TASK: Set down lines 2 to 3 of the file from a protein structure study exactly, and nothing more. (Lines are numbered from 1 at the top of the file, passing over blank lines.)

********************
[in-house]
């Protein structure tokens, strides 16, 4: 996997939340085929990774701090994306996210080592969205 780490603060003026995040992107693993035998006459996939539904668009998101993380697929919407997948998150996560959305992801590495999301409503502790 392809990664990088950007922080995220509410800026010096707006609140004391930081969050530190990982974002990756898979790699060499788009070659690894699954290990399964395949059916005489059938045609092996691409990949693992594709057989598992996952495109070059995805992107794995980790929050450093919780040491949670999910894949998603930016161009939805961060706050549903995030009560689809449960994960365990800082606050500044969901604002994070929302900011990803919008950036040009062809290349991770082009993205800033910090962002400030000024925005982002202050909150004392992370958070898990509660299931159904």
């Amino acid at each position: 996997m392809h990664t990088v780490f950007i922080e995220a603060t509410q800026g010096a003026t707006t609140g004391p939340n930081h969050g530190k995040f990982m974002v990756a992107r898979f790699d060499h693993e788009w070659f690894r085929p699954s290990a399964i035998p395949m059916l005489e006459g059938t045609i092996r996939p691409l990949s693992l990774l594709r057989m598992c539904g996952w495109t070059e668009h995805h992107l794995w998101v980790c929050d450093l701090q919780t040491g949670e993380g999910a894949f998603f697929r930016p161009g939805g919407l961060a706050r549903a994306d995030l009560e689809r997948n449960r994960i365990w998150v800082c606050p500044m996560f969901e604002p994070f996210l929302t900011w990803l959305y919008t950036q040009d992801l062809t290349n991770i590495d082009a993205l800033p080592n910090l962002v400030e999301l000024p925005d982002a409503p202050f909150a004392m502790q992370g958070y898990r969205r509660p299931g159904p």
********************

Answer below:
């Protein structure tokens, strides 16, 4: 996997939340085929990774701090994306996210080592969205 780490603060003026995040992107693993035998006459996939539904668009998101993380697929919407997948998150996560959305992801590495999301409503502790 392809990664990088950007922080995220509410800026010096707006609140004391930081969050530190990982974002990756898979790699060499788009070659690894699954290990399964395949059916005489059938045609092996691409990949693992594709057989598992996952495109070059995805992107794995980790929050450093919780040491949670999910894949998603930016161009939805961060706050549903995030009560689809449960994960365990800082606050500044969901604002994070929302900011990803919008950036040009062809290349991770082009993205800033910090962002400030000024925005982002202050909150004392992370958070898990509660299931159904």
């Amino acid at each position: 996997m392809h990664t990088v780490f950007i922080e995220a603060t509410q800026g010096a003026t707006t609140g004391p939340n930081h969050g530190k995040f990982m974002v990756a992107r898979f790699d060499h693993e788009w070659f690894r085929p699954s290990a399964i035998p395949m059916l005489e006459g059938t045609i092996r996939p691409l990949s693992l990774l594709r057989m598992c539904g996952w495109t070059e668009h995805h992107l794995w998101v980790c929050d450093l701090q919780t040491g949670e993380g999910a894949f998603f697929r930016p161009g939805g919407l961060a706050r549903a994306d995030l009560e689809r997948n449960r994960i365990w998150v800082c606050p500044m996560f969901e604002p994070f996210l929302t900011w990803l959305y919008t950036q040009d992801l062809t290349n991770i590495d082009a993205l800033p080592n910090l962002v400030e999301l000024p925005d982002a409503p202050f909150a004392m502790q992370g958070y898990r969205r509660p299931g159904p």